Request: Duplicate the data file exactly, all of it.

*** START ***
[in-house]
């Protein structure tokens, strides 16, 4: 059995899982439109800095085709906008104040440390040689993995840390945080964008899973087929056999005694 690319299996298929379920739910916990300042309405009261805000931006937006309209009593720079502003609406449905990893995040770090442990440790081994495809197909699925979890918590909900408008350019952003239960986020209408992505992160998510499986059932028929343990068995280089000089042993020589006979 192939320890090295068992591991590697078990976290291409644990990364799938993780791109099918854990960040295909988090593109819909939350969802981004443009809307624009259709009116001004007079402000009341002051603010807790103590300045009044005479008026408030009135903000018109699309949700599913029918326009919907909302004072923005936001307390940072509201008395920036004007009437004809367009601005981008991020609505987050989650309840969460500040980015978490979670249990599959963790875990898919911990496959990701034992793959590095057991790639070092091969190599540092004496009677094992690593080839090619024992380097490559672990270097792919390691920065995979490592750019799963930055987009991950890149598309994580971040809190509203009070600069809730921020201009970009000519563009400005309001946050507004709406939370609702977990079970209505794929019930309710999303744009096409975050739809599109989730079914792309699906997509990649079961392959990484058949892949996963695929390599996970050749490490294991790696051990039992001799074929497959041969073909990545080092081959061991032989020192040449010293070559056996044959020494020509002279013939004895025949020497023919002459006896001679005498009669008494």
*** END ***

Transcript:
[in-house]
């Protein structure tokens, strides 16, 4: 059995899982439109800095085709906008104040440390040689993995840390945080964008899973087929056999005694 690319299996298929379920739910916990300042309405009261805000931006937006309209009593720079502003609406449905990893995040770090442990440790081994495809197909699925979890918590909900408008350019952003239960986020209408992505992160998510499986059932028929343990068995280089000089042993020589006979 192939320890090295068992591991590697078990976290291409644990990364799938993780791109099918854990960040295909988090593109819909939350969802981004443009809307624009259709009116001004007079402000009341002051603010807790103590300045009044005479008026408030009135903000018109699309949700599913029918326009919907909302004072923005936001307390940072509201008395920036004007009437004809367009601005981008991020609505987050989650309840969460500040980015978490979670249990599959963790875990898919911990496959990701034992793959590095057991790639070092091969190599540092004496009677094992690593080839090619024992380097490559672990270097792919390691920065995979490592750019799963930055987009991950890149598309994580971040809190509203009070600069809730921020201009970009000519563009400005309001946050507004709406939370609702977990079970209505794929019930309710999303744009096409975050739809599109989730079914792309699906997509990649079961392959990484058949892949996963695929390599996970050749490490294991790696051990039992001799074929497959041969073909990545080092081959061991032989020192040449010293070559056996044959020494020509002279013939004895025949020497023919002459006896001679005498009669008494």